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Does Your Top Candidate Have EI?

by | 2 minute read

It’s time to make an offer to your top management candidate. She’s got a great reputation and a big profile in the industry. With her street cred, you and your company will finally be taken seriously. Before you call to make a job offer, check out her emotional intelligence – a key aspect of personality as discussed by Daniel Goleman.

In two Business Journal reports, Laura Fries summarizes the personality aspects associated with high emotional intelligence and how to screen for EI during interviews.  A candidate who has high brilliance and expertise in a specific field doesn’t always have a high EI.

Self-Awareness

High self-awareness is associated with high emotional intelligence. Managers in your organization should be aware of how their interactions with team members impact performance. For example, they may realize that their basic personality type doesn’t mesh well with that of one of their subordinates. A mature and self-aware individual will accept that fact and work harder to build a relationship. When there’s a disagreement, the self-aware manager will step back and assess the situation. She’ll think about her actions instead of engaging in an emotional exchange that resolves nothing. To screen for levels of self-awareness, ask your candidate what she’s done to improve her working relationship with a co-worker or team member she’s had trouble with.

Relationship Management

Relationship management ability is another key indicator of emotional intelligence. In many organizations, certain groups of people tend to get along while other employees have been ostracized. Over time, these poor relationships impact the team’s effectiveness and the bottom line. A manager with high EI will often be able to  lead her team by modeling good behavior. Instead of taking sides in a disagreement, you want your manager to focus on the goal and work to reduce conflict between team members.  Fries points out that you can screen for effective relationship management skills by asking your candidate to explain what she’s done in the past to improve the work climate at her current company. Her verbal answer and her body language can tell you what you need to know.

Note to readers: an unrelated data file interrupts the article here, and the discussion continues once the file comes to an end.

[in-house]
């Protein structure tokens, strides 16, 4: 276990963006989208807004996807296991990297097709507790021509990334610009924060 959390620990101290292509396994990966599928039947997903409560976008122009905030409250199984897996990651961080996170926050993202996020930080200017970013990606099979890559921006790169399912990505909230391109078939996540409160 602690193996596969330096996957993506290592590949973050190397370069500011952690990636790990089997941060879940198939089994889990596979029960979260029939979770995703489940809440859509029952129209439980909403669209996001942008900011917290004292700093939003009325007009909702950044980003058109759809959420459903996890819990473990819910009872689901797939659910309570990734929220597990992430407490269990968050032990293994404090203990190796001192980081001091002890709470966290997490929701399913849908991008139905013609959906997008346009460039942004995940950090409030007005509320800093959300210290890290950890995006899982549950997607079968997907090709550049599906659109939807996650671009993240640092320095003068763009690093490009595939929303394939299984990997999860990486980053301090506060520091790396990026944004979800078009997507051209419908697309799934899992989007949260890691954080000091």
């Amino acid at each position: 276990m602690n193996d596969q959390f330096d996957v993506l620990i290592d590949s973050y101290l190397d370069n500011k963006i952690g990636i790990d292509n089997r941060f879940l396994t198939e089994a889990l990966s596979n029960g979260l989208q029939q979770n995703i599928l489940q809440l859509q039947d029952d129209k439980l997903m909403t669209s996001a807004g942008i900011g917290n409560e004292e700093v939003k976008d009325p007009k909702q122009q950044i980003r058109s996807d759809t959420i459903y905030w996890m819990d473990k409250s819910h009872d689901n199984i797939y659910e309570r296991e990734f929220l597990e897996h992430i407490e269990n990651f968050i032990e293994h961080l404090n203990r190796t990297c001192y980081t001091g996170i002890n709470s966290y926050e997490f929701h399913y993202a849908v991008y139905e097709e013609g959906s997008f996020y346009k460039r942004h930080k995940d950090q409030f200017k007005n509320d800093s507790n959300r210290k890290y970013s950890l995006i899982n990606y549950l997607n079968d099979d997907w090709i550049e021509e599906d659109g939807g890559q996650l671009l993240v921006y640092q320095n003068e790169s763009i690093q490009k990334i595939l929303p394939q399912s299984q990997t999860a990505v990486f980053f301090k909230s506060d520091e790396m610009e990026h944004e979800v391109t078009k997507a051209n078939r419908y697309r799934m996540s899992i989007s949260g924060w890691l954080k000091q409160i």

If you follow Fries’ suggestion to spend between 20% and 30% of an interview weaving EI-related questions between the questions you typically ask, you’ll have a better chance of bringing a person into your organization who will help to improve, not weaken, your organization’s culture.

Kathy Crosett
Kathy is the Vice President of Research for SalesFuel. She holds a Masters in Business Administration from the University of Vermont and oversees a staff of researchers, writers and content providers for SalesFuel. Previously, she was co-owner of several small businesses in the health care services sector.